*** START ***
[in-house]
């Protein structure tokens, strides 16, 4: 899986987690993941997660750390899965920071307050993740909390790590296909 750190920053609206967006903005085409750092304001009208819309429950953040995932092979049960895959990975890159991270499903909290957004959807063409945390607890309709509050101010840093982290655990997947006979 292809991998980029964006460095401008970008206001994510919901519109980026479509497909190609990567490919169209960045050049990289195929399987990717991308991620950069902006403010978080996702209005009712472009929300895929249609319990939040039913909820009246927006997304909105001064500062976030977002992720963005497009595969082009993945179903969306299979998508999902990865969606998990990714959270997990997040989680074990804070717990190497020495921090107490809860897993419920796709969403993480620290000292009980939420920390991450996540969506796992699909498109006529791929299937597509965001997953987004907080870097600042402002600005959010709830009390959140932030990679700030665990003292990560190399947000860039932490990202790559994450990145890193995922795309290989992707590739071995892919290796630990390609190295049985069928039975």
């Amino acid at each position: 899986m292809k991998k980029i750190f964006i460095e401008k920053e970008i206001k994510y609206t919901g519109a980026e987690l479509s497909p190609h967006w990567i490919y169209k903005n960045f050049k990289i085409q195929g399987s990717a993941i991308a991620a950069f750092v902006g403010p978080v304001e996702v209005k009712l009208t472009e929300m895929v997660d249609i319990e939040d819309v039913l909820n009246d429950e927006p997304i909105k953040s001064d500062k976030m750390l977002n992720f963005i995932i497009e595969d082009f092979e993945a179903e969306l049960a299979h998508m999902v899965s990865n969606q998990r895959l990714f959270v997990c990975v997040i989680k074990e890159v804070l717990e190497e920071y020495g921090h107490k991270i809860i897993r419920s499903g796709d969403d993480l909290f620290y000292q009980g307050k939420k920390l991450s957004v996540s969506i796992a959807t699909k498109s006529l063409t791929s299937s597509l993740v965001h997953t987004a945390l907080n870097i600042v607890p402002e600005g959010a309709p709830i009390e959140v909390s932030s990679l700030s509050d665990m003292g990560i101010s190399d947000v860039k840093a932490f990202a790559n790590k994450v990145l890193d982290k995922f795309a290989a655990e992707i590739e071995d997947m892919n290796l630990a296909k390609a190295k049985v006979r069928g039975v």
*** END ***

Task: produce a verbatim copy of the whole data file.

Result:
[in-house]
């Protein structure tokens, strides 16, 4: 899986987690993941997660750390899965920071307050993740909390790590296909 750190920053609206967006903005085409750092304001009208819309429950953040995932092979049960895959990975890159991270499903909290957004959807063409945390607890309709509050101010840093982290655990997947006979 292809991998980029964006460095401008970008206001994510919901519109980026479509497909190609990567490919169209960045050049990289195929399987990717991308991620950069902006403010978080996702209005009712472009929300895929249609319990939040039913909820009246927006997304909105001064500062976030977002992720963005497009595969082009993945179903969306299979998508999902990865969606998990990714959270997990997040989680074990804070717990190497020495921090107490809860897993419920796709969403993480620290000292009980939420920390991450996540969506796992699909498109006529791929299937597509965001997953987004907080870097600042402002600005959010709830009390959140932030990679700030665990003292990560190399947000860039932490990202790559994450990145890193995922795309290989992707590739071995892919290796630990390609190295049985069928039975």
């Amino acid at each position: 899986m292809k991998k980029i750190f964006i460095e401008k920053e970008i206001k994510y609206t919901g519109a980026e987690l479509s497909p190609h967006w990567i490919y169209k903005n960045f050049k990289i085409q195929g399987s990717a993941i991308a991620a950069f750092v902006g403010p978080v304001e996702v209005k009712l009208t472009e929300m895929v997660d249609i319990e939040d819309v039913l909820n009246d429950e927006p997304i909105k953040s001064d500062k976030m750390l977002n992720f963005i995932i497009e595969d082009f092979e993945a179903e969306l049960a299979h998508m999902v899965s990865n969606q998990r895959l990714f959270v997990c990975v997040i989680k074990e890159v804070l717990e190497e920071y020495g921090h107490k991270i809860i897993r419920s499903g796709d969403d993480l909290f620290y000292q009980g307050k939420k920390l991450s957004v996540s969506i796992a959807t699909k498109s006529l063409t791929s299937s597509l993740v965001h997953t987004a945390l907080n870097i600042v607890p402002e600005g959010a309709p709830i009390e959140v909390s932030s990679l700030s509050d665990m003292g990560i101010s190399d947000v860039k840093a932490f990202a790559n790590k994450v990145l890193d982290k995922f795309a290989a655990e992707i590739e071995d997947m892919n290796l630990a296909k390609a190295k049985v006979r069928g039975v």